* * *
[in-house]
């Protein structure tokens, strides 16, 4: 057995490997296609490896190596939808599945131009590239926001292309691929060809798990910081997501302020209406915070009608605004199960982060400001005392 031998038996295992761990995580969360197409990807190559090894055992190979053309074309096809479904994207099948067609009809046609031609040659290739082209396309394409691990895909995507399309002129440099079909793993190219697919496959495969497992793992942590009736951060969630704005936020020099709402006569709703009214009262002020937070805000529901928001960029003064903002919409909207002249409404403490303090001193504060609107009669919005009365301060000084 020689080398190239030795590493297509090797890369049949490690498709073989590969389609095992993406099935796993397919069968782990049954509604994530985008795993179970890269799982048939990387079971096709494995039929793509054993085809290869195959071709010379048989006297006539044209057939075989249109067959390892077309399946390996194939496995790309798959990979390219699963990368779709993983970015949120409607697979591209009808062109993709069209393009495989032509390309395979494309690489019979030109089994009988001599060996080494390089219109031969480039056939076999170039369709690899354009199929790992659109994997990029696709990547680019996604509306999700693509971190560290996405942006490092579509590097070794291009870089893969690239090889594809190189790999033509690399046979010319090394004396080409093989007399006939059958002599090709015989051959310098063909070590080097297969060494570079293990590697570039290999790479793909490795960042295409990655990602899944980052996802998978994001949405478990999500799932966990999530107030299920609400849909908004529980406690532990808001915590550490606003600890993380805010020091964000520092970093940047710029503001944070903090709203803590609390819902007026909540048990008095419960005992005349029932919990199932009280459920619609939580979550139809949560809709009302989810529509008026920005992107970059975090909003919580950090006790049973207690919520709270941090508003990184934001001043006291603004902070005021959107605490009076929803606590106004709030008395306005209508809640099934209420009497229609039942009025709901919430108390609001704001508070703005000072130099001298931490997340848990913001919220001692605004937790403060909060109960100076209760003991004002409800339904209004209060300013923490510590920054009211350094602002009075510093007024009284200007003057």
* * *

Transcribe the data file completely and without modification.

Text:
[in-house]
């Protein structure tokens, strides 16, 4: 057995490997296609490896190596939808599945131009590239926001292309691929060809798990910081997501302020209406915070009608605004199960982060400001005392 031998038996295992761990995580969360197409990807190559090894055992190979053309074309096809479904994207099948067609009809046609031609040659290739082209396309394409691990895909995507399309002129440099079909793993190219697919496959495969497992793992942590009736951060969630704005936020020099709402006569709703009214009262002020937070805000529901928001960029003064903002919409909207002249409404403490303090001193504060609107009669919005009365301060000084 020689080398190239030795590493297509090797890369049949490690498709073989590969389609095992993406099935796993397919069968782990049954509604994530985008795993179970890269799982048939990387079971096709494995039929793509054993085809290869195959071709010379048989006297006539044209057939075989249109067959390892077309399946390996194939496995790309798959990979390219699963990368779709993983970015949120409607697979591209009808062109993709069209393009495989032509390309395979494309690489019979030109089994009988001599060996080494390089219109031969480039056939076999170039369709690899354009199929790992659109994997990029696709990547680019996604509306999700693509971190560290996405942006490092579509590097070794291009870089893969690239090889594809190189790999033509690399046979010319090394004396080409093989007399006939059958002599090709015989051959310098063909070590080097297969060494570079293990590697570039290999790479793909490795960042295409990655990602899944980052996802998978994001949405478990999500799932966990999530107030299920609400849909908004529980406690532990808001915590550490606003600890993380805010020091964000520092970093940047710029503001944070903090709203803590609390819902007026909540048990008095419960005992005349029932919990199932009280459920619609939580979550139809949560809709009302989810529509008026920005992107970059975090909003919580950090006790049973207690919520709270941090508003990184934001001043006291603004902070005021959107605490009076929803606590106004709030008395306005209508809640099934209420009497229609039942009025709901919430108390609001704001508070703005000072130099001298931490997340848990913001919220001692605004937790403060909060109960100076209760003991004002409800339904209004209060300013923490510590920054009211350094602002009075510093007024009284200007003057």